A New World: An Epic of Colonial America from the
Founding of Jamestown to the Fall of Quebec.
Now that is a title.
I enjoyed this book. Arthur Quinn in his preface said he wanted
to write it in the style of Virgil's Aeneid and if I'd ever read that
I could tell if he succeeded, but alas, never read it.
So whether he managed to weave disparate tales together as
Virgil did, I don't know, but he covered a lot of ground and time.
I'd known about John Smith, George Washington, William Penn,
the Quakers, the Pilgrims, but not so much the Jesuits or the French
settlements. And even the stories I thought I knew, he expanded on.
I found the story about the Acadian Neutrals
particularly interesting. As far as I knew,
Cajun was a truncation of Acadian
and they lived in Louisiana.
It turns out that the Acadians originally were settlers of
Nova Scotia and that area,
were about the only settlers to live fairly seamlessly
with the Indians,
managed to stave off both the British and the French
for a few generations
but ultimately wound up being "resettled" elsewhere.
The Cajuns of today aren't strictly Acadian descendents,
they were scattered too widely.
Speaking of Joy (in more joyous terms), A New World is going to be my first
contribution to her Non Fiction Challenge,
despite the fact that it's not on my original list
and I started it in April. I'm Challenge Challenged.
It's also going on my Chunkster Challenge, at 532 pages
(counting the index which is cheating as far as I'm concerned,
but evidently I'm not above ([disclosed] cheating.)
In knitting news:
I finished one Horcrux sock
and started the cuff of the next one.
I really love how this
Koigu yarn is knitting up,
so many multicolored yarns
look horrible in
anything but stockinette. I thought I'd get
farther on the 2nd sock than I did.
I pulled out a dpn with live stitches and couldn't get it back on pattern
by the time the lights dimmed at the Book Gala the other night.
(Go out and buy Brian Copeland's Not A Genuine Black Man
(I had no idea what San Leandro was like in the 70's),
Frank Portman's King Dork (the scene he read that took place
in French class was hysterical),
Daniel Mason's A Far Country, Monica Wood's Any Bitter Thing and
The Whole World Over by Julia Glass. I haven't finished any of the books yet,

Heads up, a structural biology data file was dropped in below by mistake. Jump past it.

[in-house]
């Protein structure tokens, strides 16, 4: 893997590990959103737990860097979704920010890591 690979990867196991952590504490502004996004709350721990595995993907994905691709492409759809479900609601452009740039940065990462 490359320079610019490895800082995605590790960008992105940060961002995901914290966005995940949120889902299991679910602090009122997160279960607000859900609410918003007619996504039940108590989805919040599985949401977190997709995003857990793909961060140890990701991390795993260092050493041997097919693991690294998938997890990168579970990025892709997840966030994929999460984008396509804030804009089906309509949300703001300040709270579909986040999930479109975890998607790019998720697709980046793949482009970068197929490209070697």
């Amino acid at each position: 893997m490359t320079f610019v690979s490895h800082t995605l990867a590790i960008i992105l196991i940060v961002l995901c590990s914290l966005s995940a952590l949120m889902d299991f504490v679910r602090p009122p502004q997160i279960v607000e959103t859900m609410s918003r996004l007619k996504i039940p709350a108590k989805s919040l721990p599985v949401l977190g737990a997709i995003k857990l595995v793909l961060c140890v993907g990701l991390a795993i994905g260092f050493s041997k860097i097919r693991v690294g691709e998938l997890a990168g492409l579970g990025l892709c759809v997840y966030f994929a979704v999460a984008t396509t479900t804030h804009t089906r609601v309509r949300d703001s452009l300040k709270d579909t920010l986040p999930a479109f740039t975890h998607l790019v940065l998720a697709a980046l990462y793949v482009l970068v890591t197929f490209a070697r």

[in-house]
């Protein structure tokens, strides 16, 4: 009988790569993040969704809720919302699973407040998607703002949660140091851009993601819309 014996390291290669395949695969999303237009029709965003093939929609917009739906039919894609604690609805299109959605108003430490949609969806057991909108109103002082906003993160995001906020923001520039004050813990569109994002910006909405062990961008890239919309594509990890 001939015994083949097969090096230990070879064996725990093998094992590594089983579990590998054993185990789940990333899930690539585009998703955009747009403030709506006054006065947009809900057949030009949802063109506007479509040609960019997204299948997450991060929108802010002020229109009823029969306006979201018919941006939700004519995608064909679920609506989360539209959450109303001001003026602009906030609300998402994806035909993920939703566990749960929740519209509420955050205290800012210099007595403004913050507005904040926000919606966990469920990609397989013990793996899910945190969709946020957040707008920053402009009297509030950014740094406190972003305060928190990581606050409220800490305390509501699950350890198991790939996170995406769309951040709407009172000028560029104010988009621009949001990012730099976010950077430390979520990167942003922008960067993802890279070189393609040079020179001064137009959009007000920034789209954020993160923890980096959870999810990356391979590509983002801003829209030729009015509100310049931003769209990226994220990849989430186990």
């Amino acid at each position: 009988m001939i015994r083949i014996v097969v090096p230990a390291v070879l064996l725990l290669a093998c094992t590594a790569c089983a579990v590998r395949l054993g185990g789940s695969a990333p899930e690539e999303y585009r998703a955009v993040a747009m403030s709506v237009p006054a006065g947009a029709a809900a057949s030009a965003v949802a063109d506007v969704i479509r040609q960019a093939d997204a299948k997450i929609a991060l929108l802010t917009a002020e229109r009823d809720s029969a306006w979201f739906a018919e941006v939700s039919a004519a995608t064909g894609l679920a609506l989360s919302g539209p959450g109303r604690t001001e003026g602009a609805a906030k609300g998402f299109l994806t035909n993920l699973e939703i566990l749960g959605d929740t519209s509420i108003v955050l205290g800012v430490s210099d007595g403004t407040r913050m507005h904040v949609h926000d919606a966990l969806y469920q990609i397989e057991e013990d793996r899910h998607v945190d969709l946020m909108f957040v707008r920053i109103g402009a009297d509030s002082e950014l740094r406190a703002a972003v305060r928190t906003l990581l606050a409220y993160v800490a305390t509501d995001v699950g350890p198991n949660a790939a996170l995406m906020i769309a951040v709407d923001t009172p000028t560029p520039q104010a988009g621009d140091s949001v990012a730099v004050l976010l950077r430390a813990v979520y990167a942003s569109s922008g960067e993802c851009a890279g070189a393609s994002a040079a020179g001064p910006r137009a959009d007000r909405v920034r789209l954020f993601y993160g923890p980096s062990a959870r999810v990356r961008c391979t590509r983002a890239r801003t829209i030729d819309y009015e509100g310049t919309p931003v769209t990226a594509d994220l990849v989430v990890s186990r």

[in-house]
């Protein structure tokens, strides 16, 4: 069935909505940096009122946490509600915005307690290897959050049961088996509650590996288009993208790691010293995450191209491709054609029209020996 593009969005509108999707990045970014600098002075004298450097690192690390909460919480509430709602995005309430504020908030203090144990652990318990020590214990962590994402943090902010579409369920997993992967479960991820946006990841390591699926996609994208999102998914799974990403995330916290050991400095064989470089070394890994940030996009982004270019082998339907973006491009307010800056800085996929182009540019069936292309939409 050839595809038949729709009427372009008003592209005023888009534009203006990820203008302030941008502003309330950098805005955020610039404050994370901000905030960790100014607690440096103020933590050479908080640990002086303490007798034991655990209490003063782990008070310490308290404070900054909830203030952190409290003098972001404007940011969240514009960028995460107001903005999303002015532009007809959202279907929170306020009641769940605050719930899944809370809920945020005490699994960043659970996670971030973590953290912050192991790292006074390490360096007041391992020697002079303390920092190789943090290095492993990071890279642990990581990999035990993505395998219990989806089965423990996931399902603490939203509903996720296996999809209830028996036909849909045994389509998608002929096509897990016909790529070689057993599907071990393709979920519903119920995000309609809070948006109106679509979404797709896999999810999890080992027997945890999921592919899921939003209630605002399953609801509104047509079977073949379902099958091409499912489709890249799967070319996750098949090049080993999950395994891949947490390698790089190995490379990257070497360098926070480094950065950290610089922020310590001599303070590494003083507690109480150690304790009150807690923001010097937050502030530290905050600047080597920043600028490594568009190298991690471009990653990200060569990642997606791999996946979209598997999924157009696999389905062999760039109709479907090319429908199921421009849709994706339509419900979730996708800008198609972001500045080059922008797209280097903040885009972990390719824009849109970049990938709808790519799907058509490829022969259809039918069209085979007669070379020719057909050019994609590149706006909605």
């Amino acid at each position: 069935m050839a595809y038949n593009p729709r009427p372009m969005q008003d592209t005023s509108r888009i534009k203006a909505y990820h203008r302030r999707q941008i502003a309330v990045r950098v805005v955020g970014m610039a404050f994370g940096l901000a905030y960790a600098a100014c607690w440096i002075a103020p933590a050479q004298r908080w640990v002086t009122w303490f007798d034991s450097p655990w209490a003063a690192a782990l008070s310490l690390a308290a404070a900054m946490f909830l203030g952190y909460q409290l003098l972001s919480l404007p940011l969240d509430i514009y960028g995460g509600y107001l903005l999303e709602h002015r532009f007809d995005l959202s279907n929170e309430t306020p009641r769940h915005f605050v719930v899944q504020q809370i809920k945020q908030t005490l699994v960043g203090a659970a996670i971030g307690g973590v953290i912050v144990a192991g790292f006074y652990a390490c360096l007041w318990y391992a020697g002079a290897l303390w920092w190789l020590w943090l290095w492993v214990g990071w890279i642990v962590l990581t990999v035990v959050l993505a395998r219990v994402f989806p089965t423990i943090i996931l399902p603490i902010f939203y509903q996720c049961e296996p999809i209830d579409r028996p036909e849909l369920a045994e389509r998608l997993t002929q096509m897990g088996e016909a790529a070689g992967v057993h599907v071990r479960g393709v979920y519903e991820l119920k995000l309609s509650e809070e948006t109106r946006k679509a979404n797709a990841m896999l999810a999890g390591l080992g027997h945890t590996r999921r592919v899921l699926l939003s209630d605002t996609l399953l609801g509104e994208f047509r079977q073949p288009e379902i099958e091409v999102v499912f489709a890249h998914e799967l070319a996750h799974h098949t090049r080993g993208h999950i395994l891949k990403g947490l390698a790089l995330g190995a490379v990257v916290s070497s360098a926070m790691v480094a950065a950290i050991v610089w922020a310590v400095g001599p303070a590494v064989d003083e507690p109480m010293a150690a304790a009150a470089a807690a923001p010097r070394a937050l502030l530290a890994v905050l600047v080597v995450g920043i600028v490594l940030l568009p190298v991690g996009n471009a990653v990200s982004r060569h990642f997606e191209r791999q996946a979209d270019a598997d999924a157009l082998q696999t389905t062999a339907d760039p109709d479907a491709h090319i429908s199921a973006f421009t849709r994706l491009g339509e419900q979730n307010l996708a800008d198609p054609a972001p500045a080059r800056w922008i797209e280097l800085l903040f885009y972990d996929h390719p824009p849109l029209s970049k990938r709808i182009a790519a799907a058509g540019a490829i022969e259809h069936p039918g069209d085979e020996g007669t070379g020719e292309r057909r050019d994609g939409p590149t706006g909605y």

but if the readings and the discussion are any indication,
they're all well worth picking up.)
I finally managed to stop procrastinating
and attached the bodice insert of
Golden Gate and naturally it was pretty easy.
I did have a little trouble
attaching the left side of the insert (possibly the right)
because it turns out that if you hold the yarn in front on one side,
you need to hold it in the back on the other.
And yes, the instructions said this.
And yes, I read the instructions.
What, reading and comprehending are the same thing?
It's sweeps! Stargate SG1 had my favorite plot last Friday,
Samantha was married (and divorced) from McKay! Too funny.
Heroes is really back. I'm sad that it's wrapping up the season so soon.
I want to know who dies! Nathan?
It does look like he gets sacrificed for the "greater good".
Jericho last night was great. New Bern
(the neighboring town) has pretty much forced Jericho
into a turf war.
I do hope the show next season focuses more on
how the town rebuilds post apocalypse rather than
who dropped the bomb and why,
but I'm really hoping that Hawkins doesn't get sacrificed to that end.
Is Lost replaying the same episode for the 3rd week in a row in the 9pm slot?
I thought so last week and last night, I'm almost sure. Phhht.
I actually watched Crossing Jordan.
Lily's life is not that compelling to me. Or Jordan. Or Woody.
I can't decide if I want to watch the pilot of
Gray's Anatomy spin off tonight or not,
but who am I kidding? I watched it last week (off and on)
even when I was sure I was going to heave shoes at Izzie
(I just flipped the channel when she or George came on.
Callie deserves so much better.)
Hezekiah, pretty much
steadfastly ignoring me.